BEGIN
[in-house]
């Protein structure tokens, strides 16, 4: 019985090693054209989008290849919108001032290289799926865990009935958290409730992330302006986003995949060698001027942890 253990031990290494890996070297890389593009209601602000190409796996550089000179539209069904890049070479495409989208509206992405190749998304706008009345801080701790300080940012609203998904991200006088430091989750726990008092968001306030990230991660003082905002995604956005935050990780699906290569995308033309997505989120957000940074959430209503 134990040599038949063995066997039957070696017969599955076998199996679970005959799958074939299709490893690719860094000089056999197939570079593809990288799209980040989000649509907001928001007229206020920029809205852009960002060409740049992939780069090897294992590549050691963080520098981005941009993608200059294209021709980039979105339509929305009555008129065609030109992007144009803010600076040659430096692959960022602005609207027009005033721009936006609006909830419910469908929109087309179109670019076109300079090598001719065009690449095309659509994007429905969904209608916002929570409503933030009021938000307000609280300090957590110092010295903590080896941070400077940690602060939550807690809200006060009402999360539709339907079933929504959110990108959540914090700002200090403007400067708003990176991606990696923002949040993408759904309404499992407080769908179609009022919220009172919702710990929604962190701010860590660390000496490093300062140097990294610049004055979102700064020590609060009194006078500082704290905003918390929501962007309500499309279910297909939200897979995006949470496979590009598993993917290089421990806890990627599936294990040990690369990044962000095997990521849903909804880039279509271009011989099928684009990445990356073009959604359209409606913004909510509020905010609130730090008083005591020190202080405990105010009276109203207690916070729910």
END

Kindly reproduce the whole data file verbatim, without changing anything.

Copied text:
[in-house]
């Protein structure tokens, strides 16, 4: 019985090693054209989008290849919108001032290289799926865990009935958290409730992330302006986003995949060698001027942890 253990031990290494890996070297890389593009209601602000190409796996550089000179539209069904890049070479495409989208509206992405190749998304706008009345801080701790300080940012609203998904991200006088430091989750726990008092968001306030990230991660003082905002995604956005935050990780699906290569995308033309997505989120957000940074959430209503 134990040599038949063995066997039957070696017969599955076998199996679970005959799958074939299709490893690719860094000089056999197939570079593809990288799209980040989000649509907001928001007229206020920029809205852009960002060409740049992939780069090897294992590549050691963080520098981005941009993608200059294209021709980039979105339509929305009555008129065609030109992007144009803010600076040659430096692959960022602005609207027009005033721009936006609006909830419910469908929109087309179109670019076109300079090598001719065009690449095309659509994007429905969904209608916002929570409503933030009021938000307000609280300090957590110092010295903590080896941070400077940690602060939550807690809200006060009402999360539709339907079933929504959110990108959540914090700002200090403007400067708003990176991606990696923002949040993408759904309404499992407080769908179609009022919220009172919702710990929604962190701010860590660390000496490093300062140097990294610049004055979102700064020590609060009194006078500082704290905003918390929501962007309500499309279910297909939200897979995006949470496979590009598993993917290089421990806890990627599936294990040990690369990044962000095997990521849903909804880039279509271009011989099928684009990445990356073009959604359209409606913004909510509020905010609130730090008083005591020190202080405990105010009276109203207690916070729910």